HospitalCareCosts

Undocumented Immigrants To Strain Safety-Net Hospitals

Undocumented immigrants are expected to make up a larger share of Connecticut’s uninsured population next year, putting new financial pressures on safety-net hospitals that provide emergency care to everyone, state and national health experts predict. The Affordable Care Act (ACA) provides coverage options for legal immigrants, but those in the U.S. illegally cannot apply for Medicaid, even if they are poor, or buy coverage at Access Health CT (the new insurance marketplace), even if they have cash. That means illegal residents without coverage will continue turning to local emergency departments for care at a time when Connecticut hospitals face the loss of millions of dollars in federal and state subsidies to help defray the cost of uncompensated care. “This is a global problem that isn’t going away. This population (of undocumented residents) is not being addressed by any state or federal initiatives.

More about: , , , , , , ,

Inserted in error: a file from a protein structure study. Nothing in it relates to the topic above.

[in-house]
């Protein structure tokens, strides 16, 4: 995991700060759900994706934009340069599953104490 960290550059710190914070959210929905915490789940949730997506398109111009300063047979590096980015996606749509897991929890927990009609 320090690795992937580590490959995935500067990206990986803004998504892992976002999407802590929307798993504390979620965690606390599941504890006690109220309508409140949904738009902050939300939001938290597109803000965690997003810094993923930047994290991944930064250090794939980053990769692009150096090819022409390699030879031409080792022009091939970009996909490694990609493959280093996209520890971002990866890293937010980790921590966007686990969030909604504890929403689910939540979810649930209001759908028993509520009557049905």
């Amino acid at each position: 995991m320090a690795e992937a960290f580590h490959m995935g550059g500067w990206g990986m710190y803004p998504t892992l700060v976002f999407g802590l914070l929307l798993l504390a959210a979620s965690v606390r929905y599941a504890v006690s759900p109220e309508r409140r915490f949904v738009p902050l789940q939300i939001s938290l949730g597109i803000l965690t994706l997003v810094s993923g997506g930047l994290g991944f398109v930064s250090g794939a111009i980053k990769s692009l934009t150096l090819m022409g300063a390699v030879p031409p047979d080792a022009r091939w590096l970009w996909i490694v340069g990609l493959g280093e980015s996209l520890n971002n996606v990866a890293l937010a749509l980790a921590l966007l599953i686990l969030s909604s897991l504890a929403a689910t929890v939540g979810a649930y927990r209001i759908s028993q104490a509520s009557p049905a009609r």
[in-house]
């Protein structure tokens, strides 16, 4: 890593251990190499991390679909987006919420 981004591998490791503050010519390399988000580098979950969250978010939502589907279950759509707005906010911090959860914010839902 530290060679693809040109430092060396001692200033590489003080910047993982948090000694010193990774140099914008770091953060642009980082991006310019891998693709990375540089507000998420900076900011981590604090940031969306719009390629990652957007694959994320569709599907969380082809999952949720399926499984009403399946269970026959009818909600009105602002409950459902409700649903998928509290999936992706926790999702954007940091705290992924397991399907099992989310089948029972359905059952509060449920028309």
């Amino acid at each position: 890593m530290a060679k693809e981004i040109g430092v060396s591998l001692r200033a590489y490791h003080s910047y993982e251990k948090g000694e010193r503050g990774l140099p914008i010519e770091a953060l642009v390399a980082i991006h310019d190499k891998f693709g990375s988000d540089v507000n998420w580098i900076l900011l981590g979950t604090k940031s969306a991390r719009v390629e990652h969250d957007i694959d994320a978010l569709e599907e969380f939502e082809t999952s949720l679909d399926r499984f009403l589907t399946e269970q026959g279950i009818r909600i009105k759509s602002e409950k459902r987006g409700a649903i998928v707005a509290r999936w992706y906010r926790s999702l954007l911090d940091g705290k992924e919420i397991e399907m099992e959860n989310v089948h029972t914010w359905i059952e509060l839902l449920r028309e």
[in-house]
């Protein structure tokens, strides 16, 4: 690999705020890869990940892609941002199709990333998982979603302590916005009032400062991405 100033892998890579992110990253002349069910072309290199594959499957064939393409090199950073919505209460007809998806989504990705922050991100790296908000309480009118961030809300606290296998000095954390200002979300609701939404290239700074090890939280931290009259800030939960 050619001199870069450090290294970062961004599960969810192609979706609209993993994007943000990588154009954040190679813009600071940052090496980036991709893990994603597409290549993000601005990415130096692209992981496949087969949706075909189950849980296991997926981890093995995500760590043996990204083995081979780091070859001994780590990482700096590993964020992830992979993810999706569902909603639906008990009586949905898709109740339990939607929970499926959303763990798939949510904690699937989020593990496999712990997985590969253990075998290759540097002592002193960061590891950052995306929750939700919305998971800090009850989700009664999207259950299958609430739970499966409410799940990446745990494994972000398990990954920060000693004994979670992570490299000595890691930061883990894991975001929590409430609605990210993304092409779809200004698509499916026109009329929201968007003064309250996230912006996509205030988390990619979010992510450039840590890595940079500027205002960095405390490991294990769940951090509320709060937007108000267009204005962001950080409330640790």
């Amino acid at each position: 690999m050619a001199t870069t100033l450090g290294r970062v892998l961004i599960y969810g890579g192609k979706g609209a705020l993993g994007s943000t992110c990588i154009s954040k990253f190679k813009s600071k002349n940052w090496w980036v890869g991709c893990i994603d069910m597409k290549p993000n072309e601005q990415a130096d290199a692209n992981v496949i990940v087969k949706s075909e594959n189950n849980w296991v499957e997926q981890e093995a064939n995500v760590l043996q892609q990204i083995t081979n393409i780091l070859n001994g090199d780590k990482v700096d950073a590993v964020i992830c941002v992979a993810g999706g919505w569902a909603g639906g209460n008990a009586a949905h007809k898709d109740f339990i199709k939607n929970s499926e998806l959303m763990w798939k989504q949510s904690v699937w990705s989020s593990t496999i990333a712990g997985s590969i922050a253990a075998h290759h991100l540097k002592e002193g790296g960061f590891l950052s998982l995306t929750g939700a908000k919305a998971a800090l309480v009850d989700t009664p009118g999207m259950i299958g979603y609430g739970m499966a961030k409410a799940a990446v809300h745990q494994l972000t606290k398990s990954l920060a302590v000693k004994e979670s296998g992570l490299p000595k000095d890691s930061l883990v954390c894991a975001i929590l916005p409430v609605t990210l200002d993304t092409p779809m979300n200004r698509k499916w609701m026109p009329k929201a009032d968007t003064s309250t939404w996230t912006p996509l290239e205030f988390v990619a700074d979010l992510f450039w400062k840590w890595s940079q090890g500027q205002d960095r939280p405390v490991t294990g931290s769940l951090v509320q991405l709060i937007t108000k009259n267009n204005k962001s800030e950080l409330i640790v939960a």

Asian-Americans Shun Mental Health Care

When the planes hit the World Trade Center on 9-11, clients rushed to a Hartford clinic in a panic. They were, for the most part, Southeast Asians who’d immigrated to this country after the Vietnam War. The clients, not fluent in English and still suffering from PTSD, came in hysterics crying, “Is it happening again? Is it happening again?”

Connecticut has just one clinic funded by the state Department of Mental Health and Addiction Services that treats primarily Asian-Americans. The clinic, in Hartford, serves Connecticut’s Asian-Pacific community, which includes people from 21 countries who speak 35 different languages.

More about: , , , , , , ,